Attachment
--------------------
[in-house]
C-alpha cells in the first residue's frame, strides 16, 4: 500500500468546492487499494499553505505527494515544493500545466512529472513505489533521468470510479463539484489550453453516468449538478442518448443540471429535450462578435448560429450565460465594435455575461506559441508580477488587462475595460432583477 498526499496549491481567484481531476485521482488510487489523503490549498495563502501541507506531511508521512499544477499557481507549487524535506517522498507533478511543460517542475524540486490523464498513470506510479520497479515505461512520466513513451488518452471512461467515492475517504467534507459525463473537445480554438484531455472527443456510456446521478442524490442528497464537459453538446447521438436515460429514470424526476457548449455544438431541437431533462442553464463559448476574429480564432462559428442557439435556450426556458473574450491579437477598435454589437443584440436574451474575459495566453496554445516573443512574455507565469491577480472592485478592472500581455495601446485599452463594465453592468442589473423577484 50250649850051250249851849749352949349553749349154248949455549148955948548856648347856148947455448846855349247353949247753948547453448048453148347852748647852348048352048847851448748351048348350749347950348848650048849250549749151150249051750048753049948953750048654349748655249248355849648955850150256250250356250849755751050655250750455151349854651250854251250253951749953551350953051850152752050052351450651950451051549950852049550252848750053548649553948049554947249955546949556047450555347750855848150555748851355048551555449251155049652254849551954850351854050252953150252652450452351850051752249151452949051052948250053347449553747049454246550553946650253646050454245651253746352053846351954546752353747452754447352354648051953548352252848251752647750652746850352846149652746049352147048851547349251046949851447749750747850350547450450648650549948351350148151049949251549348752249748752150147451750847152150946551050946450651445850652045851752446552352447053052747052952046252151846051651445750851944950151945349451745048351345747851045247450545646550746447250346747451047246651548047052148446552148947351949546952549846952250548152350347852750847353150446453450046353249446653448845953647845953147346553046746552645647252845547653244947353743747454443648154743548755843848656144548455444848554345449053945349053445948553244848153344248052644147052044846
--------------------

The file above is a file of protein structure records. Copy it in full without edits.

[in-house]
C-alpha cells in the first residue's frame, strides 16, 4: 500500500468546492487499494499553505505527494515544493500545466512529472513505489533521468470510479463539484489550453453516468449538478442518448443540471429535450462578435448560429450565460465594435455575461506559441508580477488587462475595460432583477 498526499496549491481567484481531476485521482488510487489523503490549498495563502501541507506531511508521512499544477499557481507549487524535506517522498507533478511543460517542475524540486490523464498513470506510479520497479515505461512520466513513451488518452471512461467515492475517504467534507459525463473537445480554438484531455472527443456510456446521478442524490442528497464537459453538446447521438436515460429514470424526476457548449455544438431541437431533462442553464463559448476574429480564432462559428442557439435556450426556458473574450491579437477598435454589437443584440436574451474575459495566453496554445516573443512574455507565469491577480472592485478592472500581455495601446485599452463594465453592468442589473423577484 50250649850051250249851849749352949349553749349154248949455549148955948548856648347856148947455448846855349247353949247753948547453448048453148347852748647852348048352048847851448748351048348350749347950348848650048849250549749151150249051750048753049948953750048654349748655249248355849648955850150256250250356250849755751050655250750455151349854651250854251250253951749953551350953051850152752050052351450651950451051549950852049550252848750053548649553948049554947249955546949556047450555347750855848150555748851355048551555449251155049652254849551954850351854050252953150252652450452351850051752249151452949051052948250053347449553747049454246550553946650253646050454245651253746352053846351954546752353747452754447352354648051953548352252848251752647750652746850352846149652746049352147048851547349251046949851447749750747850350547450450648650549948351350148151049949251549348752249748752150147451750847152150946551050946450651445850652045851752446552352447053052747052952046252151846051651445750851944950151945349451745048351345747851045247450545646550746447250346747451047246651548047052148446552148947351949546952549846952250548152350347852750847353150446453450046353249446653448845953647845953147346553046746552645647252845547653244947353743747454443648154743548755843848656144548455444848554345449053945349053445948553244848153344248052644147052044846